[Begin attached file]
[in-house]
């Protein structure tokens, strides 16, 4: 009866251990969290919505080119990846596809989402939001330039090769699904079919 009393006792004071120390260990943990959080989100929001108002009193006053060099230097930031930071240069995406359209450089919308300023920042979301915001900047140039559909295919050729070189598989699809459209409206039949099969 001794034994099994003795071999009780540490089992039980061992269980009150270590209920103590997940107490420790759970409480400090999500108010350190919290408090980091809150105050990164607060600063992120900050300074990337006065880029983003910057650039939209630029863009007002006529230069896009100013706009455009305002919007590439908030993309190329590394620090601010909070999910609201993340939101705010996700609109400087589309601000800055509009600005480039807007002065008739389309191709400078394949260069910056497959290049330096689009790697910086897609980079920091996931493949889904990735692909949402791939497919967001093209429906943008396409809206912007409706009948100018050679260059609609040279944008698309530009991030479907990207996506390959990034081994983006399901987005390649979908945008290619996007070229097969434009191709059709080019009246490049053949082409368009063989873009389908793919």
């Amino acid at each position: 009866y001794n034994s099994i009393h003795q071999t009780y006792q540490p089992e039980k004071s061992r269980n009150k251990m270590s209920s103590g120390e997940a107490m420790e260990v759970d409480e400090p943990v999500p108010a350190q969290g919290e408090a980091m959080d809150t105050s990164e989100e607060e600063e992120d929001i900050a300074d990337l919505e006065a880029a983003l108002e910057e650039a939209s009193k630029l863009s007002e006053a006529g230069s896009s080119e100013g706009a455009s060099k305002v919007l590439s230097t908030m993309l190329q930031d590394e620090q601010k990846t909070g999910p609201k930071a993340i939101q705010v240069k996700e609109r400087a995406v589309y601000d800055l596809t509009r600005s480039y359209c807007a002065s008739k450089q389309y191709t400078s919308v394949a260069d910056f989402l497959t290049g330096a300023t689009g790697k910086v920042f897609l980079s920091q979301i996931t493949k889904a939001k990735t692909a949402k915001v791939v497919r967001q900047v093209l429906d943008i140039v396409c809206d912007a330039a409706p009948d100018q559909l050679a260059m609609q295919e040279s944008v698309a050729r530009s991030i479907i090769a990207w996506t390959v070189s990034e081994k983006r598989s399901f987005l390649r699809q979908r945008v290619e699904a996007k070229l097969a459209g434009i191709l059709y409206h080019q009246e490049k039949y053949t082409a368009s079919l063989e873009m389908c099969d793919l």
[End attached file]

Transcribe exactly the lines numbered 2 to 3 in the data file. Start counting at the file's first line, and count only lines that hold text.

């Protein structure tokens, strides 16, 4: 009866251990969290919505080119990846596809989402939001330039090769699904079919 009393006792004071120390260990943990959080989100929001108002009193006053060099230097930031930071240069995406359209450089919308300023920042979301915001900047140039559909295919050729070189598989699809459209409206039949099969 001794034994099994003795071999009780540490089992039980061992269980009150270590209920103590997940107490420790759970409480400090999500108010350190919290408090980091809150105050990164607060600063992120900050300074990337006065880029983003910057650039939209630029863009007002006529230069896009100013706009455009305002919007590439908030993309190329590394620090601010909070999910609201993340939101705010996700609109400087589309601000800055509009600005480039807007002065008739389309191709400078394949260069910056497959290049330096689009790697910086897609980079920091996931493949889904990735692909949402791939497919967001093209429906943008396409809206912007409706009948100018050679260059609609040279944008698309530009991030479907990207996506390959990034081994983006399901987005390649979908945008290619996007070229097969434009191709059709080019009246490049053949082409368009063989873009389908793919």
């Amino acid at each position: 009866y001794n034994s099994i009393h003795q071999t009780y006792q540490p089992e039980k004071s061992r269980n009150k251990m270590s209920s103590g120390e997940a107490m420790e260990v759970d409480e400090p943990v999500p108010a350190q969290g919290e408090a980091m959080d809150t105050s990164e989100e607060e600063e992120d929001i900050a300074d990337l919505e006065a880029a983003l108002e910057e650039a939209s009193k630029l863009s007002e006053a006529g230069s896009s080119e100013g706009a455009s060099k305002v919007l590439s230097t908030m993309l190329q930031d590394e620090q601010k990846t909070g999910p609201k930071a993340i939101q705010v240069k996700e609109r400087a995406v589309y601000d800055l596809t509009r600005s480039y359209c807007a002065s008739k450089q389309y191709t400078s919308v394949a260069d910056f989402l497959t290049g330096a300023t689009g790697k910086v920042f897609l980079s920091q979301i996931t493949k889904a939001k990735t692909a949402k915001v791939v497919r967001q900047v093209l429906d943008i140039v396409c809206d912007a330039a409706p009948d100018q559909l050679a260059m609609q295919e040279s944008v698309a050729r530009s991030i479907i090769a990207w996506t390959v070189s990034e081994k983006r598989s399901f987005l390649r699809q979908r945008v290619e699904a996007k070229l097969a459209g434009i191709l059709y409206h080019q009246e490049k039949y053949t082409a368009s079919l063989e873009m389908c099969d793919l």